I don’t yet have a multi-spectral capable camera, only infrared, but I plan on getting one at some point in the future. See the diglloyd Guide to Digital Infrared Photography for more on infrared and camera conversions, and also Infrared Cameras Compared.
A multi-spectral camera responds to ultraviolet, visible light and infrared. Most digital sensors are responsive to all these frequency bands, but a stock (unmodified) camera includes sensor glass over the sensor which blocks all but visible light. It is the removal/replacement of this sensor cover glass which allows the sensor to “see” all wavelengths from ultraviolet to infrared. Response in the UV and IR ranges will vary with the sensor of course. Fujifilm sells their Fujifilm IS Pro DSLR as a multi-spectral camera (see Feb 11 comments).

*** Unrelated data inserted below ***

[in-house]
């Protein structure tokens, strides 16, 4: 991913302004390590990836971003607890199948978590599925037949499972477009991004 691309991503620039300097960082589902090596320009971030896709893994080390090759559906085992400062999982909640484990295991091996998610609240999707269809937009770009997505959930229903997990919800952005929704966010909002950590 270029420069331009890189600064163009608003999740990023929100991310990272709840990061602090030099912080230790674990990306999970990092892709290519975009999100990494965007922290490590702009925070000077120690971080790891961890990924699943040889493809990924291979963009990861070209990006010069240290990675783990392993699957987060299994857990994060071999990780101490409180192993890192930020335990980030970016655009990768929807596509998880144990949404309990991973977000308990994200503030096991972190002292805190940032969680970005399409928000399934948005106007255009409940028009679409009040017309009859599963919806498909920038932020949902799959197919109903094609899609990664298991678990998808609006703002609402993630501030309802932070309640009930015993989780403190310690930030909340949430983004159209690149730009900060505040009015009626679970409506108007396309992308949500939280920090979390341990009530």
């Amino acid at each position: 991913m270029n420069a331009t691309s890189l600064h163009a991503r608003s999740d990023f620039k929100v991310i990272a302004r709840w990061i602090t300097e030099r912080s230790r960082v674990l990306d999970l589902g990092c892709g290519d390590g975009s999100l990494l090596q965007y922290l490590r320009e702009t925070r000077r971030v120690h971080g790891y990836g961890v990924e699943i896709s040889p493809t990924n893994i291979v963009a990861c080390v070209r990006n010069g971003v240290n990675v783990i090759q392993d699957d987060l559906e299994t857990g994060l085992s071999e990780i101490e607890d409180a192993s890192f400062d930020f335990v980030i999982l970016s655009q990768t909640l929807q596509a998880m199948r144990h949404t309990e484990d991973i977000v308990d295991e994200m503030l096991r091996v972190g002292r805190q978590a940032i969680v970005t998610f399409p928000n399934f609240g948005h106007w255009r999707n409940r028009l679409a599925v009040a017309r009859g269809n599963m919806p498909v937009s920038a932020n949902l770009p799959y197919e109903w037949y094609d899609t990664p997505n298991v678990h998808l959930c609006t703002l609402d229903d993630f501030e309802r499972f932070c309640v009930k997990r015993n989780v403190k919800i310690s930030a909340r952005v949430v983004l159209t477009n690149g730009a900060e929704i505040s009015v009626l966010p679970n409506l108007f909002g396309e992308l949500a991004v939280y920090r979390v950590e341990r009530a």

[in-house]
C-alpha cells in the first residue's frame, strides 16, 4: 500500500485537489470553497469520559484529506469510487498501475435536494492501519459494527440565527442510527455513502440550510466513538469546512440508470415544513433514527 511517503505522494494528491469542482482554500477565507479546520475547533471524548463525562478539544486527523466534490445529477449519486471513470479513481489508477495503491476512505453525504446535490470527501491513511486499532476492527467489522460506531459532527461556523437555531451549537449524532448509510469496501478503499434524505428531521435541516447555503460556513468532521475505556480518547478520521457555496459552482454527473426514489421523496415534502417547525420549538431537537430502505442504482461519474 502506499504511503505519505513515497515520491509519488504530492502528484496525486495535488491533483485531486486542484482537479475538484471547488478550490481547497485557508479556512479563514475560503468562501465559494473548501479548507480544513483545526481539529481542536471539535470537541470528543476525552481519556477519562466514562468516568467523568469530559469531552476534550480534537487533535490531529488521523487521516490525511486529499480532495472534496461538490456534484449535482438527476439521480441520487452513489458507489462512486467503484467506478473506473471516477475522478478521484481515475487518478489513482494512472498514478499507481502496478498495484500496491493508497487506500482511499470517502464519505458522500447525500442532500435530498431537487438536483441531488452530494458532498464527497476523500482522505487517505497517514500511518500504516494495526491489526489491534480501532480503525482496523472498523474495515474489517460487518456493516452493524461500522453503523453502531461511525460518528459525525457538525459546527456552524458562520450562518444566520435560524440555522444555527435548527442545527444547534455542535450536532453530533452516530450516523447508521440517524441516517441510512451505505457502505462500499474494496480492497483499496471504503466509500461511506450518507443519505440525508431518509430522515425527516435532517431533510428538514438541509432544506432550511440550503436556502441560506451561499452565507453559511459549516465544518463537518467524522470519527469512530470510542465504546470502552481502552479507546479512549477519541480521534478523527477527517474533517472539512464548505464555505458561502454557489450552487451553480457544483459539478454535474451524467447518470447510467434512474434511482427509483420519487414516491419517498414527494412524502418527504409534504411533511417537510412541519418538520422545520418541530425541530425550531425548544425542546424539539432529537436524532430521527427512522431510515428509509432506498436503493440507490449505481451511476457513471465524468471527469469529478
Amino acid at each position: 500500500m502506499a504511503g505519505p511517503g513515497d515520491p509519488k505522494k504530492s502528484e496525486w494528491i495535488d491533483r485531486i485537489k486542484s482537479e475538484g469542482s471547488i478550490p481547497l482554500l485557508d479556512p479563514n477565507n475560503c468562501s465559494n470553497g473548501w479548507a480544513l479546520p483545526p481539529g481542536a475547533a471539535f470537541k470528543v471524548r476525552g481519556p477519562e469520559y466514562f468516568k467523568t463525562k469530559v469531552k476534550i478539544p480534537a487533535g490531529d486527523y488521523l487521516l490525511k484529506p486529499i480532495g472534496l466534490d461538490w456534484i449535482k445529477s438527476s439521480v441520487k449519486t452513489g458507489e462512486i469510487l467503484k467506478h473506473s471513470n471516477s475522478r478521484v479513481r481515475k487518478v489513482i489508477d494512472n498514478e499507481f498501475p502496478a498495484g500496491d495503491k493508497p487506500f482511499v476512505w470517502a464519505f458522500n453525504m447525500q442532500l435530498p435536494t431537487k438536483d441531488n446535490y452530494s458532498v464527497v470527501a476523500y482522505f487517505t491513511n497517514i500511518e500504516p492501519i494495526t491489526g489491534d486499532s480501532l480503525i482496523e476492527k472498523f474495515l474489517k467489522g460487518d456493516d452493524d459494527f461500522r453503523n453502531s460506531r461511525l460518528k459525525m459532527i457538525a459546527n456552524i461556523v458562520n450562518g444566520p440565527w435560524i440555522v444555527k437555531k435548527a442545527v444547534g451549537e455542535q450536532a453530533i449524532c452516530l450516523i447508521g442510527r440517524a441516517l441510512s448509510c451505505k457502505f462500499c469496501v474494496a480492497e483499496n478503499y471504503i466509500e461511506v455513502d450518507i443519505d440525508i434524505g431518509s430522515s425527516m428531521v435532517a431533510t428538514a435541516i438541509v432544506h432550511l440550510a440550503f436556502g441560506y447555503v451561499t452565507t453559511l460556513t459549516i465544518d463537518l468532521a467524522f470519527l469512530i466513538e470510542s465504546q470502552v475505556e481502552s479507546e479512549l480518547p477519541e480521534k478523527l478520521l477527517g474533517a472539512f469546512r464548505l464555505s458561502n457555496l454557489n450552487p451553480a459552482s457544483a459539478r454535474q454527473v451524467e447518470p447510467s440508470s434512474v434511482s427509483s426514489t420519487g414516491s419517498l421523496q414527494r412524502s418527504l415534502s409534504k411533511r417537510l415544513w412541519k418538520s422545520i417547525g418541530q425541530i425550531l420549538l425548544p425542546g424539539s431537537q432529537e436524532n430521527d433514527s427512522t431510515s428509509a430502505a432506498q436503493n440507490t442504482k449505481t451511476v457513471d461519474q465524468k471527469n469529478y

With the advent of the Coastal Optics 60mm f/4 UV-VIS-IR APO Macro, multi-spectral photography becomes a lot more practical, since no focus shift occurs due to wavelength, allowing images from different spectral bands to be layered together with highly-accurate alignment.